Hiring of people with disabilities taken a hit during pandemic
Amid an ongoing recession triggered by the current pandemic, navigating the job market has been no less tough on people with disabilities.
In the service industry for example - one of the strongest supporters of disability employment - many businesses have had to reduce operations and pare down manpower, said SG Enable's assistant chief executive Tan Ko We.
"Some businesses gave feedback that they have put off hiring persons with disabilities for the moment due to the lack of bandwidth to provide training for them," Mr Tan told The New Paper yesterday.
This echoed remarks made by Minister for National Development and Minister-in-charge of Social Services Integration Desmond Lee at the opening of the biennial Inclusive Business Forum, where he said that inclusive hiring may have taken a backseat for some due to the pandemic.
Mr Lee, who was the Minister for Social and Family Development until the recent Cabinet reshuffle, said yesterday that jobs remain a top concern.
"How do we help employers adapt and continue to hire and train persons with disabilities in a largely remote working environment?" he said.
Mr Tan saw some bright spots amid the gloom, citing the example of Shangri-La Hotel, which resumed internships for several disabled trainees despite being hit hard by the pandemic.
With telecommuting fast becoming the norm, other speakers at the forum, organised by SG Enable and held virtually over Zoom, argued that the crisis was an opportunity to include more disabled people in the workforce.
About three in 10 people with disabilities aged between 15 and 64 are employed in Singapore.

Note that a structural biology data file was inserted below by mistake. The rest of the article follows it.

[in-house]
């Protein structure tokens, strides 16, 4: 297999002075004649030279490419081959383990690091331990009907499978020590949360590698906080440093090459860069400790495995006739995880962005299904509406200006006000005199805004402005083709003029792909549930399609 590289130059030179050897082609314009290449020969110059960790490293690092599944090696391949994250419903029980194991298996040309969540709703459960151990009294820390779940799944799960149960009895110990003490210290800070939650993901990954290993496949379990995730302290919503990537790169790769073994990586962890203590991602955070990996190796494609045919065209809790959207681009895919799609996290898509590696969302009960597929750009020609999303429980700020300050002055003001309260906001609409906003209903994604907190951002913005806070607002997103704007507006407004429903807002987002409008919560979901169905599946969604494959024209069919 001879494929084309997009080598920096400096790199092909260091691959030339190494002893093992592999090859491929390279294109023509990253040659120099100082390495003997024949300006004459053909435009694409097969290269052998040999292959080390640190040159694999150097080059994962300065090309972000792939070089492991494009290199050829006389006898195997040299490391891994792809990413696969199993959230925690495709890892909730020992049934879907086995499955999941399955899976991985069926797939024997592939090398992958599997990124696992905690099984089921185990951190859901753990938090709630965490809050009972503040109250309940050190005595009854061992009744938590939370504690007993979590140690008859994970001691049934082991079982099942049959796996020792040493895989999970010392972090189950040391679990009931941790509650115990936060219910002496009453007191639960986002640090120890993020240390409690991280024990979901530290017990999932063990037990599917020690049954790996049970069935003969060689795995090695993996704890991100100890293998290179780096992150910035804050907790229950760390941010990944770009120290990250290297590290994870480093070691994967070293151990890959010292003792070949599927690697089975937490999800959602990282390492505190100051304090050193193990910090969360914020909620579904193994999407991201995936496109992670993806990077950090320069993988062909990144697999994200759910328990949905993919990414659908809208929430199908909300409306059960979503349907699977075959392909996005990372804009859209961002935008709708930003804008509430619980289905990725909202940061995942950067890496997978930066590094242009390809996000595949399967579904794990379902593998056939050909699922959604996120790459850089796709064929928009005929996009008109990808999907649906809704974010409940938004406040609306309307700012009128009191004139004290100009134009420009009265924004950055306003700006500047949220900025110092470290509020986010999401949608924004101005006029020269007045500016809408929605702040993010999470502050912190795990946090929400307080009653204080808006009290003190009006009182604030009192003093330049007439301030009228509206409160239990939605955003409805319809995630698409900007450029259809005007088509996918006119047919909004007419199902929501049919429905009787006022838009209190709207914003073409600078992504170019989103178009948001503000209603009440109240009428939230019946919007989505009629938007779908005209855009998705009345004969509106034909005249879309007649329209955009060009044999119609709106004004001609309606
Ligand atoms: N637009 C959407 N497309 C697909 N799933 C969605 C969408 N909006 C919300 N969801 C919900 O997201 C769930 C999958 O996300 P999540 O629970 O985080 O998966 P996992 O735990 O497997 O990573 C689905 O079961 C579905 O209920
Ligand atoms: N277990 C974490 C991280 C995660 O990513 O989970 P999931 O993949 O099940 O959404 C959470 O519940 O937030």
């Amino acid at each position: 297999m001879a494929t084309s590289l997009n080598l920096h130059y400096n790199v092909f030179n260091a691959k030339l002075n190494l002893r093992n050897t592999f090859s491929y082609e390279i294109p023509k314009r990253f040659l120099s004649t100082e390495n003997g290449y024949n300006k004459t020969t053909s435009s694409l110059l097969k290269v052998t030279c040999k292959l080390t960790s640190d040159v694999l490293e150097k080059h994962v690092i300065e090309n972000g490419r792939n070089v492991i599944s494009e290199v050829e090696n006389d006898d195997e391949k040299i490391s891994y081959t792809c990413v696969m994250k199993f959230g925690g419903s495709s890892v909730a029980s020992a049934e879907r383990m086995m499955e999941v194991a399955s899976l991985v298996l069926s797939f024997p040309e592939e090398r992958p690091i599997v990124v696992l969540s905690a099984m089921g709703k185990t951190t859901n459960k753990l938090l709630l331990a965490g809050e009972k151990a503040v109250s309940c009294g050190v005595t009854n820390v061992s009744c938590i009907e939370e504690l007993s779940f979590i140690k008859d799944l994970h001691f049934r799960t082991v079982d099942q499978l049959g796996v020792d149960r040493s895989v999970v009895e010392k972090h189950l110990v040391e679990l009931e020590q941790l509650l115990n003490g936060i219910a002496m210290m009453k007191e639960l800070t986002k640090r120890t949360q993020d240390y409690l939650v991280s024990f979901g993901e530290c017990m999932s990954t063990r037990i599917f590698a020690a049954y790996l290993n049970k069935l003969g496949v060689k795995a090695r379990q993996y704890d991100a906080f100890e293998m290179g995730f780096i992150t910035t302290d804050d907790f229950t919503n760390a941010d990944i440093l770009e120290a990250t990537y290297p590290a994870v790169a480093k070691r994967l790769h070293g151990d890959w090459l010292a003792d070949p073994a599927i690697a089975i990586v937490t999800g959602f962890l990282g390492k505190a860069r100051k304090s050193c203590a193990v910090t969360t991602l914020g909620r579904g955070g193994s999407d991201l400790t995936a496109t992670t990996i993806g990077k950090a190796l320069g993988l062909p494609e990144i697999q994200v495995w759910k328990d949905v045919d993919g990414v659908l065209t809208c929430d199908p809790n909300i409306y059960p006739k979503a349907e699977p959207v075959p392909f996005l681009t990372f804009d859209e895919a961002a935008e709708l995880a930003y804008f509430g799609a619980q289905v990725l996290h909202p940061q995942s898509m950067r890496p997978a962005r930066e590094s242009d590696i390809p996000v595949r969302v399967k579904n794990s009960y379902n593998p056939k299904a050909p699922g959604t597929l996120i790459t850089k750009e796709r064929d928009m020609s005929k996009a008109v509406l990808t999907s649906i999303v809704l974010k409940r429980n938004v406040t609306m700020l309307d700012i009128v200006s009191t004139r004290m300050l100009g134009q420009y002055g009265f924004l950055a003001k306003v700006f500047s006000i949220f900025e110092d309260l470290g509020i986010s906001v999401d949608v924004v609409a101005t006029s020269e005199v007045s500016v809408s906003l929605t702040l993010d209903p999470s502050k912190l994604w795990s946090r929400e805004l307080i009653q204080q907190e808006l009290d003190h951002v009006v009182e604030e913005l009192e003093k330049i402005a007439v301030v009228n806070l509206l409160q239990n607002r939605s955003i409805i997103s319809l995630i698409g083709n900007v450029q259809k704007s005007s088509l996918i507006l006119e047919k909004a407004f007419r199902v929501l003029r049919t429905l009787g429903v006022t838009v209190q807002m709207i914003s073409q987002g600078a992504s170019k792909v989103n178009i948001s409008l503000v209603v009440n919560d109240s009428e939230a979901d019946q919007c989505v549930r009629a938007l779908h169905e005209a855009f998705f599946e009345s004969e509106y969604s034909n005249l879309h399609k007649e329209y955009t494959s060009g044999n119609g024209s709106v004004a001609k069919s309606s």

In his speech, Mr Lee outlined several initiatives to help disabled job seekers, such as moving job support and physical lessons online as well as offering more training allowances and grants.
Jobs in sectors still hiring, such as banking and finance, continue to be explored and such vacancies were made available during SG Enable's virtual career fair in April, which drew about 300 disabled job seekers. Another fair will be held later this year.
The National Jobs Council will also look into job opportunities for persons with disabilities, Mr Lee added.
Undergraduate Jonathan Tiong, who has spinal muscular atrophy and is wheelchair-bound, said during yesterday's forum that much depends on the mindset of the employer.
He said: "Inclusive employers will evaluate the applications they receive based on merit... Whereas employers who hire the disabled because they feel obliged will find it easier to justify suspending hiring and to get rid of their existing disabled employees the moment the economy goes bad."